Are we in a housing bubble?

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FILE – A sign is posted outside a home for sale in Pittsburgh, Jan. 4, 2019. (AP Photo/Keith Srakocic, File)

(NEXSTAR) – At the end of 2021, home prices were 18.5% higher than they had been a year earlier, according to CoreLogic. And just when you thought prices couldn’t go up, they did. In January 2022, home prices rose again as home inventory hit an all-time high, according to the National Association for Realtors. The median price of a home has surpassed $350,000 nationally.

With astronomical numbers like that, it’s hard to believe it’s not a real estate bubble, but real estate analysts agree it’s not. Here’s what’s really going on.

What is a housing bubble (and how is it different)?

A housing bubble is characterized by a large spike in house prices that is unrelated to other economic fundamentals, such as labor markets, income or wealth, explained Stuart Gabriel, professor and director of the Ziman Center for UCLA Real Estate.

We’ve certainly seen the first part of that definition — a major spike in house prices — but there are clear economic factors driving those increases, Gabriel said, citing a variety of pandemic side effects:

“Very large purchase of second homes by those who could afford it…and in the early stages of the pandemic, city dwellers in high-density units sought refuge in suburban or exurban settings that had greater separation between households, lower densities, more recreational facilities. that were compatible with pandemic safety and things like that.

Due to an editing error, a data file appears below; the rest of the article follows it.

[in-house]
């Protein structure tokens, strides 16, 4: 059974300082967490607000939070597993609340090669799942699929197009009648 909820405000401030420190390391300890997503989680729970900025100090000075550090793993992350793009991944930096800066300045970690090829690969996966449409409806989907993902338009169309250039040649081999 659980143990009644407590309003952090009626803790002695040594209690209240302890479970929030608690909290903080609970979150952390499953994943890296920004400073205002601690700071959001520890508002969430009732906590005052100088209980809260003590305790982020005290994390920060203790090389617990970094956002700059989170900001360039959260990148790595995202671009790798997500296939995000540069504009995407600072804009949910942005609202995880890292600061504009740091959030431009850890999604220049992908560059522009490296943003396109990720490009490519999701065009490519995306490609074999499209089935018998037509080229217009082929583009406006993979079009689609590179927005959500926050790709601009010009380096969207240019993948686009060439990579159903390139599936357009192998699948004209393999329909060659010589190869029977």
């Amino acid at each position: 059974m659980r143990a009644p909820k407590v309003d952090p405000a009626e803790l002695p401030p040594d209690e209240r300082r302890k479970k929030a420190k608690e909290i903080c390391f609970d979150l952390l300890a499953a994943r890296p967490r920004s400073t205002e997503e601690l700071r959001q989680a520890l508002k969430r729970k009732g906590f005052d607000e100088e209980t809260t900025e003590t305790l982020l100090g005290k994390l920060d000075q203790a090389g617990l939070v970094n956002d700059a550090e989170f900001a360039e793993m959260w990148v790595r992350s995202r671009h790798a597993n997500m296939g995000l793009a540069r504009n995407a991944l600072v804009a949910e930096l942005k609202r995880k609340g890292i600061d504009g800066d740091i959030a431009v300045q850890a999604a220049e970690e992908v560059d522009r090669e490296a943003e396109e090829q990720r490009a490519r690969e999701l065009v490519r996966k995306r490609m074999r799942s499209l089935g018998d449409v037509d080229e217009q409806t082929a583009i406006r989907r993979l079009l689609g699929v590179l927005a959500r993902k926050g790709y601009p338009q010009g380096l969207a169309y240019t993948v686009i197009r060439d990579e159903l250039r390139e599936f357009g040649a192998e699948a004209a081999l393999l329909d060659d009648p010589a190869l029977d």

Basically, the pandemic has fueled a lifestyle demand for home ownership. Combine that with rock-bottom interest rates and prices started going up – and still haven’t stopped.

There have been speculative home purchases, Gabriel acknowledged, like house flips in hot markets. Still, he said that doesn’t accurately describe the “vast majority” of activity in the housing market, leading him to believe there’s no bubble here.

Will house prices go down?

“Just because we don’t think we’re in the middle of a speculative bubble doesn’t mean house prices can’t come down,” Stuart said.

These rates are expected to change as the Federal Reserve seeks to rein in inflation in 2022. Higher mortgage interest rates will make home ownership more expensive, which should curb the trend of soaring house prices, said Stuart. But he stopped before predicting a big fall.

“There are still very, very high levels of demand for anything affordable,” Stuart said. “We just have such a shortage of housing, especially affordable housing, that units are going to continue to be expensive.”

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